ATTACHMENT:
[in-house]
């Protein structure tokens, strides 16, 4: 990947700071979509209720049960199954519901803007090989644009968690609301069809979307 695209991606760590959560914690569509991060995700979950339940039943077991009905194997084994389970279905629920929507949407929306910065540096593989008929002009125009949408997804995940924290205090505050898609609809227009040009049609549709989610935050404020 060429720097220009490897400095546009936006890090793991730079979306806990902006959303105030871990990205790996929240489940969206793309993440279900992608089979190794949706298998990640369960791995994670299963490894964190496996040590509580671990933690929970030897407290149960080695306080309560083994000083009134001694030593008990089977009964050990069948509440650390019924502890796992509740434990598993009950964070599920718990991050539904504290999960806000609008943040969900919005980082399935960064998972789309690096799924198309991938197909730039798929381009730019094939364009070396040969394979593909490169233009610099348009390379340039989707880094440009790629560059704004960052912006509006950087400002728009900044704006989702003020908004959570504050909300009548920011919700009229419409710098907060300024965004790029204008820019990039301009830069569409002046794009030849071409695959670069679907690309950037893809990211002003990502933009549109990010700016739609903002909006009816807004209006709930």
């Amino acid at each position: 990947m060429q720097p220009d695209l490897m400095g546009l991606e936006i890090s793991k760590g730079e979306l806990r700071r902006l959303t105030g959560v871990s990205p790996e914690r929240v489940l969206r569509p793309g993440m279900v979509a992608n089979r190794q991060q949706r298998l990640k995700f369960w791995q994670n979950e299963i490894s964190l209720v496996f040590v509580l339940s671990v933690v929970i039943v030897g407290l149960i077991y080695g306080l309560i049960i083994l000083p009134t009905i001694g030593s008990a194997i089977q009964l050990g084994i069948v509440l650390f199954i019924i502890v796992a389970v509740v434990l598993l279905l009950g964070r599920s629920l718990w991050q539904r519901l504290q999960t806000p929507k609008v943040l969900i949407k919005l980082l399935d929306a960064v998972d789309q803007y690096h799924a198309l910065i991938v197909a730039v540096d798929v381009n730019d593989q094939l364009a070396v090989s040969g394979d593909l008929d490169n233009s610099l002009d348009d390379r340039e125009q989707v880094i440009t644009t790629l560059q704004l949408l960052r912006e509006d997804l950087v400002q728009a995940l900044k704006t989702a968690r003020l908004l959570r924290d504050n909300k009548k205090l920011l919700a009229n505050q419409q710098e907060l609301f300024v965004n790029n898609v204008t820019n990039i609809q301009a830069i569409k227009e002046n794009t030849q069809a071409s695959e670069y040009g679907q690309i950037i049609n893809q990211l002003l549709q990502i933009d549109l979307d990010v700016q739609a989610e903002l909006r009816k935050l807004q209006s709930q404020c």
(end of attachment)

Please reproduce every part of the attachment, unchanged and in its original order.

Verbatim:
[in-house]
């Protein structure tokens, strides 16, 4: 990947700071979509209720049960199954519901803007090989644009968690609301069809979307 695209991606760590959560914690569509991060995700979950339940039943077991009905194997084994389970279905629920929507949407929306910065540096593989008929002009125009949408997804995940924290205090505050898609609809227009040009049609549709989610935050404020 060429720097220009490897400095546009936006890090793991730079979306806990902006959303105030871990990205790996929240489940969206793309993440279900992608089979190794949706298998990640369960791995994670299963490894964190496996040590509580671990933690929970030897407290149960080695306080309560083994000083009134001694030593008990089977009964050990069948509440650390019924502890796992509740434990598993009950964070599920718990991050539904504290999960806000609008943040969900919005980082399935960064998972789309690096799924198309991938197909730039798929381009730019094939364009070396040969394979593909490169233009610099348009390379340039989707880094440009790629560059704004960052912006509006950087400002728009900044704006989702003020908004959570504050909300009548920011919700009229419409710098907060300024965004790029204008820019990039301009830069569409002046794009030849071409695959670069679907690309950037893809990211002003990502933009549109990010700016739609903002909006009816807004209006709930």
């Amino acid at each position: 990947m060429q720097p220009d695209l490897m400095g546009l991606e936006i890090s793991k760590g730079e979306l806990r700071r902006l959303t105030g959560v871990s990205p790996e914690r929240v489940l969206r569509p793309g993440m279900v979509a992608n089979r190794q991060q949706r298998l990640k995700f369960w791995q994670n979950e299963i490894s964190l209720v496996f040590v509580l339940s671990v933690v929970i039943v030897g407290l149960i077991y080695g306080l309560i049960i083994l000083p009134t009905i001694g030593s008990a194997i089977q009964l050990g084994i069948v509440l650390f199954i019924i502890v796992a389970v509740v434990l598993l279905l009950g964070r599920s629920l718990w991050q539904r519901l504290q999960t806000p929507k609008v943040l969900i949407k919005l980082l399935d929306a960064v998972d789309q803007y690096h799924a198309l910065i991938v197909a730039v540096d798929v381009n730019d593989q094939l364009a070396v090989s040969g394979d593909l008929d490169n233009s610099l002009d348009d390379r340039e125009q989707v880094i440009t644009t790629l560059q704004l949408l960052r912006e509006d997804l950087v400002q728009a995940l900044k704006t989702a968690r003020l908004l959570r924290d504050n909300k009548k205090l920011l919700a009229n505050q419409q710098e907060l609301f300024v965004n790029n898609v204008t820019n990039i609809q301009a830069i569409k227009e002046n794009t030849q069809a071409s695959e670069y040009g679907q690309i950037i049609n893809q990211l002003l549709q990502i933009d549109l979307d990010v700016q739609a989610e903002l909006r009816k935050l807004q209006s709930q404020c």